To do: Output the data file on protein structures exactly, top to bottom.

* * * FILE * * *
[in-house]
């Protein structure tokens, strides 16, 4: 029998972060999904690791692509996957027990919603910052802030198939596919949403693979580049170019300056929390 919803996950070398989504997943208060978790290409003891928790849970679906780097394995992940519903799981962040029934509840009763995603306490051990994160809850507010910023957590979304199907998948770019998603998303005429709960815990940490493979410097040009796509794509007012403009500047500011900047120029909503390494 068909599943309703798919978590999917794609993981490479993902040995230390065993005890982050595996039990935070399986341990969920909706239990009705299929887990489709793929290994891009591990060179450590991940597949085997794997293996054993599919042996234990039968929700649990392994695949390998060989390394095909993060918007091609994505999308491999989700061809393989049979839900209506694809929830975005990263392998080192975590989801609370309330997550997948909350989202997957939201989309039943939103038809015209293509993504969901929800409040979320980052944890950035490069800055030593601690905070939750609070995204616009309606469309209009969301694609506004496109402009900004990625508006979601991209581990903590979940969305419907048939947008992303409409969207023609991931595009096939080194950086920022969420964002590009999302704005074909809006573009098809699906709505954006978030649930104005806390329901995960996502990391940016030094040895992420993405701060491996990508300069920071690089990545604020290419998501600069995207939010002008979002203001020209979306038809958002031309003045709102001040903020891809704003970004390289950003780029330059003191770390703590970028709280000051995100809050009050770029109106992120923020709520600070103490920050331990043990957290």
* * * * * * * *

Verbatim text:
[in-house]
């Protein structure tokens, strides 16, 4: 029998972060999904690791692509996957027990919603910052802030198939596919949403693979580049170019300056929390 919803996950070398989504997943208060978790290409003891928790849970679906780097394995992940519903799981962040029934509840009763995603306490051990994160809850507010910023957590979304199907998948770019998603998303005429709960815990940490493979410097040009796509794509007012403009500047500011900047120029909503390494 068909599943309703798919978590999917794609993981490479993902040995230390065993005890982050595996039990935070399986341990969920909706239990009705299929887990489709793929290994891009591990060179450590991940597949085997794997293996054993599919042996234990039968929700649990392994695949390998060989390394095909993060918007091609994505999308491999989700061809393989049979839900209506694809929830975005990263392998080192975590989801609370309330997550997948909350989202997957939201989309039943939103038809015209293509993504969901929800409040979320980052944890950035490069800055030593601690905070939750609070995204616009309606469309209009969301694609506004496109402009900004990625508006979601991209581990903590979940969305419907048939947008992303409409969207023609991931595009096939080194950086920022969420964002590009999302704005074909809006573009098809699906709505954006978030649930104005806390329901995960996502990391940016030094040895992420993405701060491996990508300069920071690089990545604020290419998501600069995207939010002008979002203001020209979306038809958002031309003045709102001040903020891809704003970004390289950003780029330059003191770390703590970028709280000051995100809050009050770029109106992120923020709520600070103490920050331990043990957290």